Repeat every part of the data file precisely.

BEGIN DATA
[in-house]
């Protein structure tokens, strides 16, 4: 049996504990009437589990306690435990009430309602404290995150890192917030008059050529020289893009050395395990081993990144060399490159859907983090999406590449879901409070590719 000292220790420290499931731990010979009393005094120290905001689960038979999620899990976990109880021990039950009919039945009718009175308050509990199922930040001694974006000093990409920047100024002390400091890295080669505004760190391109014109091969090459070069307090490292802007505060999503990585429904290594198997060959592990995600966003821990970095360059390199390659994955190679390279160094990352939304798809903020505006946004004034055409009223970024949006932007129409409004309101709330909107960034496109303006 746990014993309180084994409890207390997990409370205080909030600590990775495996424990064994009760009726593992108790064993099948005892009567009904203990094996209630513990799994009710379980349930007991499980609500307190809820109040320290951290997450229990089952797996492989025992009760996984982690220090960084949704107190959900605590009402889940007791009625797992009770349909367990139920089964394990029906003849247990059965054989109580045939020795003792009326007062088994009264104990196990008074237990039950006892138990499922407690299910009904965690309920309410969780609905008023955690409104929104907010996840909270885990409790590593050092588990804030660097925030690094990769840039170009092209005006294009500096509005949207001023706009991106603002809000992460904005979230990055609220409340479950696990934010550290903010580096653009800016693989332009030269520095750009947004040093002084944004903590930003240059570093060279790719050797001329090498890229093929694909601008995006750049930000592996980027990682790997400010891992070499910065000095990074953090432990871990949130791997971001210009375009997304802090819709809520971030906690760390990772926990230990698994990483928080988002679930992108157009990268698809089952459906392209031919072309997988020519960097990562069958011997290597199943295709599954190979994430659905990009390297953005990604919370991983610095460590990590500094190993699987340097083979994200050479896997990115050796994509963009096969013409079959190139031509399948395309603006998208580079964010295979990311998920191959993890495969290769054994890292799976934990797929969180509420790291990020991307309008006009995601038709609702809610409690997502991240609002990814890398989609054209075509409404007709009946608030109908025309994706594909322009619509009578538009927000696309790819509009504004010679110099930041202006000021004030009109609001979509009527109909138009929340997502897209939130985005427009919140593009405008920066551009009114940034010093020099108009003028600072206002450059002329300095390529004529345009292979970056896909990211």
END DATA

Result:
[in-house]
């Protein structure tokens, strides 16, 4: 049996504990009437589990306690435990009430309602404290995150890192917030008059050529020289893009050395395990081993990144060399490159859907983090999406590449879901409070590719 000292220790420290499931731990010979009393005094120290905001689960038979999620899990976990109880021990039950009919039945009718009175308050509990199922930040001694974006000093990409920047100024002390400091890295080669505004760190391109014109091969090459070069307090490292802007505060999503990585429904290594198997060959592990995600966003821990970095360059390199390659994955190679390279160094990352939304798809903020505006946004004034055409009223970024949006932007129409409004309101709330909107960034496109303006 746990014993309180084994409890207390997990409370205080909030600590990775495996424990064994009760009726593992108790064993099948005892009567009904203990094996209630513990799994009710379980349930007991499980609500307190809820109040320290951290997450229990089952797996492989025992009760996984982690220090960084949704107190959900605590009402889940007791009625797992009770349909367990139920089964394990029906003849247990059965054989109580045939020795003792009326007062088994009264104990196990008074237990039950006892138990499922407690299910009904965690309920309410969780609905008023955690409104929104907010996840909270885990409790590593050092588990804030660097925030690094990769840039170009092209005006294009500096509005949207001023706009991106603002809000992460904005979230990055609220409340479950696990934010550290903010580096653009800016693989332009030269520095750009947004040093002084944004903590930003240059570093060279790719050797001329090498890229093929694909601008995006750049930000592996980027990682790997400010891992070499910065000095990074953090432990871990949130791997971001210009375009997304802090819709809520971030906690760390990772926990230990698994990483928080988002679930992108157009990268698809089952459906392209031919072309997988020519960097990562069958011997290597199943295709599954190979994430659905990009390297953005990604919370991983610095460590990590500094190993699987340097083979994200050479896997990115050796994509963009096969013409079959190139031509399948395309603006998208580079964010295979990311998920191959993890495969290769054994890292799976934990797929969180509420790291990020991307309008006009995601038709609702809610409690997502991240609002990814890398989609054209075509409404007709009946608030109908025309994706594909322009619509009578538009927000696309790819509009504004010679110099930041202006000021004030009109609001979509009527109909138009929340997502897209939130985005427009919140593009405008920066551009009114940034010093020099108009003028600072206002450059002329300095390529004529345009292979970056896909990211």